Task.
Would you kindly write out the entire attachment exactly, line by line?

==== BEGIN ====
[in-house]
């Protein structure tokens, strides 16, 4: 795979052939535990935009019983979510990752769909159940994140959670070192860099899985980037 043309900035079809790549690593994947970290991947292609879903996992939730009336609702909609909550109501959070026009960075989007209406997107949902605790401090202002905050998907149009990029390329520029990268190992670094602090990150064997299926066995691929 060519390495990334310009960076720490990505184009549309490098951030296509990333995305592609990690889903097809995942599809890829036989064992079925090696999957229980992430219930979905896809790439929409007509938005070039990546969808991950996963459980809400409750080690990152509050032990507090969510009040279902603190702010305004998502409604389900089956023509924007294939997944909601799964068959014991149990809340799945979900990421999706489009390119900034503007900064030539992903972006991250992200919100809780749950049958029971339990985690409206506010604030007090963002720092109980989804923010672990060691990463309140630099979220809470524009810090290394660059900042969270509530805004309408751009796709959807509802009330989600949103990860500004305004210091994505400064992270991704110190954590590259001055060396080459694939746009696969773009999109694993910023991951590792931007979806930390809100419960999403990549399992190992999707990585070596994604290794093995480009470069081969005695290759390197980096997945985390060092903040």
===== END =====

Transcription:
[in-house]
């Protein structure tokens, strides 16, 4: 795979052939535990935009019983979510990752769909159940994140959670070192860099899985980037 043309900035079809790549690593994947970290991947292609879903996992939730009336609702909609909550109501959070026009960075989007209406997107949902605790401090202002905050998907149009990029390329520029990268190992670094602090990150064997299926066995691929 060519390495990334310009960076720490990505184009549309490098951030296509990333995305592609990690889903097809995942599809890829036989064992079925090696999957229980992430219930979905896809790439929409007509938005070039990546969808991950996963459980809400409750080690990152509050032990507090969510009040279902603190702010305004998502409604389900089956023509924007294939997944909601799964068959014991149990809340799945979900990421999706489009390119900034503007900064030539992903972006991250992200919100809780749950049958029971339990985690409206506010604030007090963002720092109980989804923010672990060691990463309140630099979220809470524009810090290394660059900042969270509530805004309408751009796709959807509802009330989600949103990860500004305004210091994505400064992270991704110190954590590259001055060396080459694939746009696969773009999109694993910023991951590792931007979806930390809100419960999403990549399992190992999707990585070596994604290794093995480009470069081969005695290759390197980096997945985390060092903040």